Security Leadership

The Latest

28 October 2021: The US Senate voted unanimously to deny Huawei and ZTE from supplying equipment to US enterprises due to national security threats that would violate the Secure Equipment Act. Once approved by Pres. Joe Biden, the companies will not be granted equipment licenses by the Federal Communications Commission (FCC) under its ‘Covered Equipment or Services List’. A few days before, the Federal Bureau of Investigation (FBI) raided PAX Technology's Jacksonville warehouse after reports of alleged transmission of malware through the Chinese manufacturer's point-of-sale (PoS) terminals.

Why it’s Important.

As a member of Five Eyes (FVEY), an alliance of countries including Canada, New Zealand, the UK and the US, for joint cooperation in signals, military and human intelligence, Australia has previously followed the US in cutting off suspicious foreign tech companies' domestic presence due to national security concerns.

  • Australia blacklisted Huawei and ZTE in 2018 from selling 5G equipment. The two firms vehemently dismissed accusations over high-speed mobile network espionage, citing discriminatory tactics even with a no-backdoor agreement. 
  • In the same year, the Australian Defence Department banned messaging and payment app WeChat for failing to meet the organisation's standards for use on networks and mobile devices but not necessarily because of security and privacy issues.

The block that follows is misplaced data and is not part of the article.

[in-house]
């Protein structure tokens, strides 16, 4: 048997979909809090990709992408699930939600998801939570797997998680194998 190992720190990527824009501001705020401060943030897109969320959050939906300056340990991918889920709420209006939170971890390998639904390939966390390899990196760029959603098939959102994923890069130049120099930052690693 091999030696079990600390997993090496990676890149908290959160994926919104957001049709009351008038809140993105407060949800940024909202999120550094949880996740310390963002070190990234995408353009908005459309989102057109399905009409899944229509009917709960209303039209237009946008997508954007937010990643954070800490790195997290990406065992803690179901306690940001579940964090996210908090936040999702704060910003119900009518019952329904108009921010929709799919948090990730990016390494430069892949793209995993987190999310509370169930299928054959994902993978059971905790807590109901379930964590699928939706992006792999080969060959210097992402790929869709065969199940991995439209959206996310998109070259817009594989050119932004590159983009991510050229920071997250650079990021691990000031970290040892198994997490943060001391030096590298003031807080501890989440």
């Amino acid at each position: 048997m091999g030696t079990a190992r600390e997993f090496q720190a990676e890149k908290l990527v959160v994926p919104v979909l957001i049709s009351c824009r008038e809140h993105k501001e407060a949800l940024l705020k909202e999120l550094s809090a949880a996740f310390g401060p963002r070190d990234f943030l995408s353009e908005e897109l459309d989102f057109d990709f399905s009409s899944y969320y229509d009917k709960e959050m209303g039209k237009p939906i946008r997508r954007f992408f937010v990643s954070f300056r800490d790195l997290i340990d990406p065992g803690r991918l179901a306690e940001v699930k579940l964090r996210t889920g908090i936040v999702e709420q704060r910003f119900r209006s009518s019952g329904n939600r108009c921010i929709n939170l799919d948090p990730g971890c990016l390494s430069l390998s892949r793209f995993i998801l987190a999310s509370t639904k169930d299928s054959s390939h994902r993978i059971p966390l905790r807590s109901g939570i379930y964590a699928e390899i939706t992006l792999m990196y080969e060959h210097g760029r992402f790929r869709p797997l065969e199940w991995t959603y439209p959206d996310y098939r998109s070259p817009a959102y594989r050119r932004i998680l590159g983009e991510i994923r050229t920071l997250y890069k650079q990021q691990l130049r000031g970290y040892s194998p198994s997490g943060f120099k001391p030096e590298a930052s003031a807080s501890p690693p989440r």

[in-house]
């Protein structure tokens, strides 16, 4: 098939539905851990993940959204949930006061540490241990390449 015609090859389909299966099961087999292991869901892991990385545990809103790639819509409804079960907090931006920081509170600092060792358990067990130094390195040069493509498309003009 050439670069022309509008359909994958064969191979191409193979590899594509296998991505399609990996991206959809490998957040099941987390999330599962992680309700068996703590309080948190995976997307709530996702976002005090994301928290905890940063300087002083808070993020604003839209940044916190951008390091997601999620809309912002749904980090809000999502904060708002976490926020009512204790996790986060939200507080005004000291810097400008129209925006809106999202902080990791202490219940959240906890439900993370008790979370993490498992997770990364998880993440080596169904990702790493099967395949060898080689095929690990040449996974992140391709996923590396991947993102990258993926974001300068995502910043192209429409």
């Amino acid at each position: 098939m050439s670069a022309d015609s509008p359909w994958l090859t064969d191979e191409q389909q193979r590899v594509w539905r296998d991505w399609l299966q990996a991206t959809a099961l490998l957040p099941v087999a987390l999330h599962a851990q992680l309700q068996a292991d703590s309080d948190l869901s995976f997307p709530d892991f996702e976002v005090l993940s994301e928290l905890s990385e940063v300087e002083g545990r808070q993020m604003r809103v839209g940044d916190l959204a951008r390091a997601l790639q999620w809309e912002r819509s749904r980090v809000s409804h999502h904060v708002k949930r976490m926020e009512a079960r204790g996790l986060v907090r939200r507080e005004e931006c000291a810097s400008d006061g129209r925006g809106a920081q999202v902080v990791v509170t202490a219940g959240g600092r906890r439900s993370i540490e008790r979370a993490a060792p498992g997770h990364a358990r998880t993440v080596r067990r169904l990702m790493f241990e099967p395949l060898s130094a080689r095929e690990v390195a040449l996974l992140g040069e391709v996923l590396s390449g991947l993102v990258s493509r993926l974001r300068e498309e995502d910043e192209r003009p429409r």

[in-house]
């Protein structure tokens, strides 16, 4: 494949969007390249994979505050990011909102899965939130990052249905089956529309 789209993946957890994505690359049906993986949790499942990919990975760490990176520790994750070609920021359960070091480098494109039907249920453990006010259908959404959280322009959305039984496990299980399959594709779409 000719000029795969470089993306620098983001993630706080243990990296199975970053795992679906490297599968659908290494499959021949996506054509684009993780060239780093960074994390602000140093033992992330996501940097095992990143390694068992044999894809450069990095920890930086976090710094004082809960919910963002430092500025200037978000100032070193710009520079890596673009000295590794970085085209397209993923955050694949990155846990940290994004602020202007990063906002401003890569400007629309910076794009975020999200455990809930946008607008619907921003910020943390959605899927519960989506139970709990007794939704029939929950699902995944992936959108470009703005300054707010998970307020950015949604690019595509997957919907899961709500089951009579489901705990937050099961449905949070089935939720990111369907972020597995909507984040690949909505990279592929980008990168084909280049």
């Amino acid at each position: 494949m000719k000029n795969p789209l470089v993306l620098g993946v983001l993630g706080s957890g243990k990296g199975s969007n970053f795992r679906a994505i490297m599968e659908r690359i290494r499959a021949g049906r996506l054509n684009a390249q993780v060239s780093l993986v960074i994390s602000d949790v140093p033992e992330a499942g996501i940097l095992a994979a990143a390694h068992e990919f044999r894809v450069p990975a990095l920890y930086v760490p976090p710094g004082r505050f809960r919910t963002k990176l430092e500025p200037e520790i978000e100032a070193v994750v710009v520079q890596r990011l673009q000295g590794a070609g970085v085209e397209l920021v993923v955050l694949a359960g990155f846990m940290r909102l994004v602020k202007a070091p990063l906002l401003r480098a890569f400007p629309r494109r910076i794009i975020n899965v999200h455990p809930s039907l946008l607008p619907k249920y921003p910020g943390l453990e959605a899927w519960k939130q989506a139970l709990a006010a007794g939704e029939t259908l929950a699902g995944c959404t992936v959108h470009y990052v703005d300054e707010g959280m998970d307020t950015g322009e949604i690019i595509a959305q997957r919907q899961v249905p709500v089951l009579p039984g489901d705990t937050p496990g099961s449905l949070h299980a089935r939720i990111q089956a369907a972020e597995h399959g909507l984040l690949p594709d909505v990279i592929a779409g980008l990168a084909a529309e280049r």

• In late October 2021, PoS terminals from PAX were detected sending anomalous network traffic, which has seen formal requests to replace the equipment due to security concerns. 

The fundamental issue here is supply chain security - the ability of nation state actors to inject spyware (or other malware) into equipment that is broadly used globally. Even where the security risks are not validated, the potential remains. It must also be noted that in the recent past, allies of Australia have engaged in such activities.

With the current geopolitics on global telecommunications being influenced by the US, sweeping impacts on the global supply chain and reduced competition in the market are likely.  

IBRS expects this technology supply spat will expand into areas outside of telecommunications, such as industrial control systems and PoS. Any widespread technology that can be used to impact or monitor aspects of national economies are likely targets.